COVID-19 SCIENCE RESOURCES

Website created April 13, 2020; last updated April 22, 2020.

Here are some of my personal recommendations for The Latest Science, Popular Press, Specialized Sources, Published Papers, following a few comments.

Important updates to this webpage (April 19): (i) revision of my comments, with a link to an opinion piece criticizing IHME methodology; (ii) a comment on herd immunity; (iii) additional comments, which are more technical, may be found at the end. Also, I am adding links as I become aware of them, but I am trying to keep the whole as brief as I can. As of April 19, NIH's curated publication database had about 1500 papers (link below).


Comments (April 15):

1. I am not an expert on any of this! I created the page out of frustration that I could not find any such brief set of suggested resources. I'm not sure how well I'll do at updating it. It would be GREAT if someone else did a better job, and updated it! I would, however, very much appreciate comments and suggestions.

2. I am trying to stick mainly to science and avoid policy. Of course, we care about the science in large part for its value in making policy, and there are places where it is interesting to see how the scientific knowledge will be used. An example is the April 17 guide for governors by an expert committee at Johns Hopkins. There is a lot that could be done to better understand and improve the human process of making decisions in the presence of uncertainty.

3. If you look at the modeling results in the published papers, you will be struck by the very large uncertainty throughout. It is crucial to keep in mind the large uncertainties in the projections---they are not necessarily "wrong" in what they predict if their estimates are off, even by a fair amount, unless the estimates are off by so much as to deviate beyond what their estimated uncertainty would suggest to be fairly likely. I should add that the reported uncertainties are themselves based on the models and, thus, on the modeling assumptions. As always, even the most informative scientific conclusions should be taken as guides to understanding: a little illumination keeps us from stumbling in the dark, but it can not transport us to our destination. Concerning COVID projection uncertainty see the FiveThirtyEight survey results (below), and the NY Times article on the uncertainties (below).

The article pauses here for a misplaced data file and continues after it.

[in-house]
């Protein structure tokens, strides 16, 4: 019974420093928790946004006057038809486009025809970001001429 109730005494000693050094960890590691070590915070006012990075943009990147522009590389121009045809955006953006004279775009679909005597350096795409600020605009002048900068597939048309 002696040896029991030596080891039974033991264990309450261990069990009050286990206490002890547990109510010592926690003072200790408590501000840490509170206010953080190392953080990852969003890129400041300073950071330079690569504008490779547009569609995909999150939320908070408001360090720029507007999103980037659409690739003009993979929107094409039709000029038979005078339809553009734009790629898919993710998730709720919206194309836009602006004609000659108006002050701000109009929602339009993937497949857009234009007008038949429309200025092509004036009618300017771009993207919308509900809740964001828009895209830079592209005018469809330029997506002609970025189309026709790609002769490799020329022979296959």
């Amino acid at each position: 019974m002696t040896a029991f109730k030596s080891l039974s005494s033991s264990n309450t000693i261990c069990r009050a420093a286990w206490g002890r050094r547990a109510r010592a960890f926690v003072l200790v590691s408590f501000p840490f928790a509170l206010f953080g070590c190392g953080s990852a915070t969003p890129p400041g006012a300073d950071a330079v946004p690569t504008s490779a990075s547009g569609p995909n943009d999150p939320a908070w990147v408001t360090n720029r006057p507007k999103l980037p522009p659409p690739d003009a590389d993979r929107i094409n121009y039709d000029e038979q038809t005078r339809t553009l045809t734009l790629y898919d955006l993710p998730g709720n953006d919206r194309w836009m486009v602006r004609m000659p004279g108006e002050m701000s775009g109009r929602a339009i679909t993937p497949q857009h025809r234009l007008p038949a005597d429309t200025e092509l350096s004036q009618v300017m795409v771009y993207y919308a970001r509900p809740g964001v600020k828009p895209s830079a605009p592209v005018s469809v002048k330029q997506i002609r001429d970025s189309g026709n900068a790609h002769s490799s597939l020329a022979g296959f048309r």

4. Published papers from reputable journals vary in quality, and strength of evidence. Furthermore, a lot of the papers (including some in the links I am sharing) have either not yet been reviewed, or were given expedited review---which suggests it is appropriate to have an extra bit of scientific skepticism about aspects we can't judge for ourselves.

5. There are many, many scientific issues surrounding COVID-19 and some of the ones I omit from the web page have interested me enough to take a look. There are, of course, a lot of publications based on lab experiments (which I tend to like), though they are sometimes coupled with observational data. I will mention the number, and relative number, of ACE2 receptors in the lung and heart, in relation to ACE inhibitor blood pressure meds, which I happen to take. Turns out the evidence about ACE inhibitors is mixed (I'm inclined to believe the "protective" results rather than the "increased risk" results). A nice blog entry about the issue is here and a review is here.

6. Of particular interest is a key variable (which my physician-wife Loreta and I have talked about a lot): inoculum size. This almost never gets discussed, mainly, I presume, because it's nearly impossible to measure or estimate, except in a laboratory setting. There's a helpful lab study, on humans exposed to H1N1, here. For me, the main findings are (i) inoculum size matters to both probability of getting the disease and severity of symptoms and (ii) there is very large variation across subjects (people). See this figure. Also, there's nice New Yorker article that discusses this and related issues.